Dubrovnik Salons Reenacted: Rethinking Performative Concepts and the Rituals of Performing 18th- and 19th-Century Music

The chief outcome of this research will be current salon performances that are open to unexpected rituals and thus propose an alternative to established concert performances.
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Ivana Jelača


Inheriting Western art music values from the 19th century, modern concert halls have promoted a culture of contemplating music in silence (Small 1998). This is in stark contrast to the performing and listening practices of the 18th and early 19th century, when musical events were far more interactive and left room for spontaneous reactions and social contact among all the partakers. This kind of musical sociability was particularly present in the salons (Weber 1997; Melton 2001; Klorman 2019; Cypess 2022) in which music tended to be tailored to the performance ritual (Haynes/Burgess 2016; LeGuin 2007). While historically informed performance practices (HIP) evoke new ways of thinking about music, HIP musicians perform in largely anachronistic environments, accepting the modern concert hall protocol.

Within the emerging field of reenactment studies, which in its different forms and genres focuses on the (empirical) investigation of a specific historical culture or the historical consciousness, current performative strategies related to experimental theatre and performance art are strongly embraced. The 'performative turn',' i.e., the shift from the role of spectator not only to that of participant but also of co-player, is the prerequisite for experiencing community among all the partakers. In this respect, there is a strong inclination to role reversal and to the blurring of boundaries between art and non-art, real life and representation, the aesthetic and the political, etc. (McKenzie 2001; Fischer-Lichte 2009; Dolan 2010; Schechner 2013, Carlson 2018). While putting myself in multiple roles, equivalent to those of a salonnière (music curator, performer, producer) in order to reenact salon performances of the past within an experimental framework, I am using the cultural life of Dubrovnik, Croatia, as groundwork for my research. Armed with a substantial amount of extant materials and sources from archives, museums and libraries (musical scores, instruments, correspondence, treatises, and literary sources), I will trace the works that Dubrovnik salonnières of the past were performing, the instruments they could have used, the spaces where salon gatherings took place and these women’s relation to the local and European cultural circles of the time. Furthermore, Dubrovnik’s preserved architecture has already given rise to characteristic site-specific performative concepts during the past seventy years and continues to evoke manifold possibilities. Experiments with materials (assembling repertoires with crossing-over between modern and period instruments and multimedia) and environments (the use of historical venues as performance spaces and the engagement of audiences as co-players) will open up a dialogue between present and past in order to answer the following questions: How can we reenact (lost) historical practices in order to re-contextualize our established rituals of performing and listening? What are the possible roles of a 21st-century salonnière? How can she establish a new dynamism within the performance?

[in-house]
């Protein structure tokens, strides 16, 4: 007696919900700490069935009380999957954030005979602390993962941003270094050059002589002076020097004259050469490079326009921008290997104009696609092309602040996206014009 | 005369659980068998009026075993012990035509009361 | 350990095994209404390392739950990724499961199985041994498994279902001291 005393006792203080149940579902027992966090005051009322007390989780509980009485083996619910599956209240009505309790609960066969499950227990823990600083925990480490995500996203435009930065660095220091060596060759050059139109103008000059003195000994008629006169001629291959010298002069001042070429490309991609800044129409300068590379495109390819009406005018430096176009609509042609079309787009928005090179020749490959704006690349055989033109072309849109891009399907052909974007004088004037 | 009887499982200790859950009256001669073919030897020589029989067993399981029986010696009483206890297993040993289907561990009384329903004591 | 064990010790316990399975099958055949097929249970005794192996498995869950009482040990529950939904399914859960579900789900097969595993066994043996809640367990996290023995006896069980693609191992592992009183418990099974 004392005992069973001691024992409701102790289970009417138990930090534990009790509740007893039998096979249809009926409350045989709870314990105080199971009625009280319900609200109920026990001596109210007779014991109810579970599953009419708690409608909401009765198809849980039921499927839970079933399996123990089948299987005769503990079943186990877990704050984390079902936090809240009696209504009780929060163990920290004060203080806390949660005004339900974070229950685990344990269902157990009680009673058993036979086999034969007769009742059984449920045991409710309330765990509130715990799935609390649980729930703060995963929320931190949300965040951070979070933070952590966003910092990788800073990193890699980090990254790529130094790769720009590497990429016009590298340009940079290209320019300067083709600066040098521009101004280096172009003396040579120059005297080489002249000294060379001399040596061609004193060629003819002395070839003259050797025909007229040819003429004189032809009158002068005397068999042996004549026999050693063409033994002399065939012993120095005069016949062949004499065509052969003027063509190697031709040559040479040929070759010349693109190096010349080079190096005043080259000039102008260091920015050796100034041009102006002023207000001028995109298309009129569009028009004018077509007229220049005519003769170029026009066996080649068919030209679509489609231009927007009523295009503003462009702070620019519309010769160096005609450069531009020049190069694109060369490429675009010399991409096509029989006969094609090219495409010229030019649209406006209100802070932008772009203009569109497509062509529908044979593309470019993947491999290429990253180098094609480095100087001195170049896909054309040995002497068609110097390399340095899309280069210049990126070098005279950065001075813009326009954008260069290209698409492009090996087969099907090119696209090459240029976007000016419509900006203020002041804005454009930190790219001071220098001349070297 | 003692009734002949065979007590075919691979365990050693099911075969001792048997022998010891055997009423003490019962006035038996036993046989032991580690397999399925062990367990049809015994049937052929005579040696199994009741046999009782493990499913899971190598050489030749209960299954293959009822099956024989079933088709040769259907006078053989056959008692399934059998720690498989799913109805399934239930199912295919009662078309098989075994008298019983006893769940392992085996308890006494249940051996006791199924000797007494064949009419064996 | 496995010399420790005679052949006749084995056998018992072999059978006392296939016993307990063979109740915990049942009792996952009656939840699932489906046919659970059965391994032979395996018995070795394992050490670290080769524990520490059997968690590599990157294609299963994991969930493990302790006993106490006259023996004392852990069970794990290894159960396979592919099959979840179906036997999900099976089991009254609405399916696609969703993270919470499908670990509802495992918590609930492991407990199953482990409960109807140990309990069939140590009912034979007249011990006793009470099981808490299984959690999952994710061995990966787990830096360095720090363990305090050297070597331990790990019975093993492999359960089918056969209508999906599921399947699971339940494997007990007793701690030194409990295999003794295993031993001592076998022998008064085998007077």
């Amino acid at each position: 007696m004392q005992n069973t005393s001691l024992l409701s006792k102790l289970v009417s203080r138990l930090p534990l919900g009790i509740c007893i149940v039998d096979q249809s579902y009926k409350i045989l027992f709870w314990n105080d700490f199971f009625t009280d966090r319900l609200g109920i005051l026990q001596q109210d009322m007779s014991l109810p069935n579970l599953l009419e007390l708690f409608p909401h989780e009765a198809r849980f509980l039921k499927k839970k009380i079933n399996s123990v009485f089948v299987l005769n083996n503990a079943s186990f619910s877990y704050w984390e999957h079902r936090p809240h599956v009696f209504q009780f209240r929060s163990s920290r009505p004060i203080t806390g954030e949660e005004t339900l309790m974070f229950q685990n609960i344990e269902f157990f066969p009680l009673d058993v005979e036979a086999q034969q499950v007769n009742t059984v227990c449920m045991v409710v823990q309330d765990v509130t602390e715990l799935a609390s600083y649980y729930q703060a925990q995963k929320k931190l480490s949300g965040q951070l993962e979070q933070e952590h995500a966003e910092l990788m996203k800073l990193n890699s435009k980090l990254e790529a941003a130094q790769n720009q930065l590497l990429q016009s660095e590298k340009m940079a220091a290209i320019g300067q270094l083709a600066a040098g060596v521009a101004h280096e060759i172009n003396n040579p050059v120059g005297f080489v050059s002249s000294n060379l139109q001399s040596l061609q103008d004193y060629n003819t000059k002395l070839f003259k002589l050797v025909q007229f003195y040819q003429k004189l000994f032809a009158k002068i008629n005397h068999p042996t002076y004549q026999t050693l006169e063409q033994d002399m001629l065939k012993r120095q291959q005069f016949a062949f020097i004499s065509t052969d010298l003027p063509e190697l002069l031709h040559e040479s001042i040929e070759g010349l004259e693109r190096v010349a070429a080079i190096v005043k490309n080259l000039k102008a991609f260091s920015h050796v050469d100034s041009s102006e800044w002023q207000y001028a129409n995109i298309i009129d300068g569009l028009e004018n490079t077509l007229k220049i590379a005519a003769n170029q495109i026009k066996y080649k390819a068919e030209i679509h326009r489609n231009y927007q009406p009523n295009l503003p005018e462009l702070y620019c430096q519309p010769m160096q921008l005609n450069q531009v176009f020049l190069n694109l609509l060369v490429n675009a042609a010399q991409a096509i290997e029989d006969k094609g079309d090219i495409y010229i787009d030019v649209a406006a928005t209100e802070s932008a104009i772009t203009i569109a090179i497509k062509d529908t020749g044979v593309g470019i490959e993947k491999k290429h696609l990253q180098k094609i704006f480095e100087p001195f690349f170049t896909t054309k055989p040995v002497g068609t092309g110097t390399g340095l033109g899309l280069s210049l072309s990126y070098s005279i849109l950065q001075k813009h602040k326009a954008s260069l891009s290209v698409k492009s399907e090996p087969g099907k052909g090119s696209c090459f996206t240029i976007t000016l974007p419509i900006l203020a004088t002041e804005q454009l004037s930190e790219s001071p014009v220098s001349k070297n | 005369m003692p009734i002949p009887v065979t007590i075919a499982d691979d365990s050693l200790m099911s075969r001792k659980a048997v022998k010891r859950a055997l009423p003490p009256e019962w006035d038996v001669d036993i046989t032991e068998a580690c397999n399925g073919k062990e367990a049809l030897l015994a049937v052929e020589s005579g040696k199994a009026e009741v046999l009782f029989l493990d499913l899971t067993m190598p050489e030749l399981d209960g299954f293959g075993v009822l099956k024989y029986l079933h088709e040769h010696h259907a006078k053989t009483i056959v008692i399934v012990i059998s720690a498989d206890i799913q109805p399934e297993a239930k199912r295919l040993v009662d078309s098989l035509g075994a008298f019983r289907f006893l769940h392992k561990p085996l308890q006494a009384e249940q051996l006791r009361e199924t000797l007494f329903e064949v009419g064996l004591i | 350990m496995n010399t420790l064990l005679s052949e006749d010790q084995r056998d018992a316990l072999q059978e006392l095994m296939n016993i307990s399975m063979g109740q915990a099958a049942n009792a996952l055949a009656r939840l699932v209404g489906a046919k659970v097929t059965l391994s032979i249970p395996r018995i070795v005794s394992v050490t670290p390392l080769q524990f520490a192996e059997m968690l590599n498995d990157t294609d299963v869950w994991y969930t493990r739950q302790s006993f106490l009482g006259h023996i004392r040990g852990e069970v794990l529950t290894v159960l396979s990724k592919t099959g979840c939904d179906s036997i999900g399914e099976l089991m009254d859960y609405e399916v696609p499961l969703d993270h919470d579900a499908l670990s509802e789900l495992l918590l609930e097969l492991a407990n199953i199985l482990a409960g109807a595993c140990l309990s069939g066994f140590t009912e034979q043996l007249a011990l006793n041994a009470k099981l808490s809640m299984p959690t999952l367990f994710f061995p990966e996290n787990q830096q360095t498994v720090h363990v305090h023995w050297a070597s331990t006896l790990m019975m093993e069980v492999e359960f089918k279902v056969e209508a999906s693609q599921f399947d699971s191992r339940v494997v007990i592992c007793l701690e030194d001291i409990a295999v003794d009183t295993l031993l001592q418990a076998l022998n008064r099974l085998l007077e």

Organizing salon gatherings for the purpose of this research will take on two directions; one is open to the public as artistic reenacted performances; the other consists of workshops targeted to specific groups of audiences and focused on selected topics.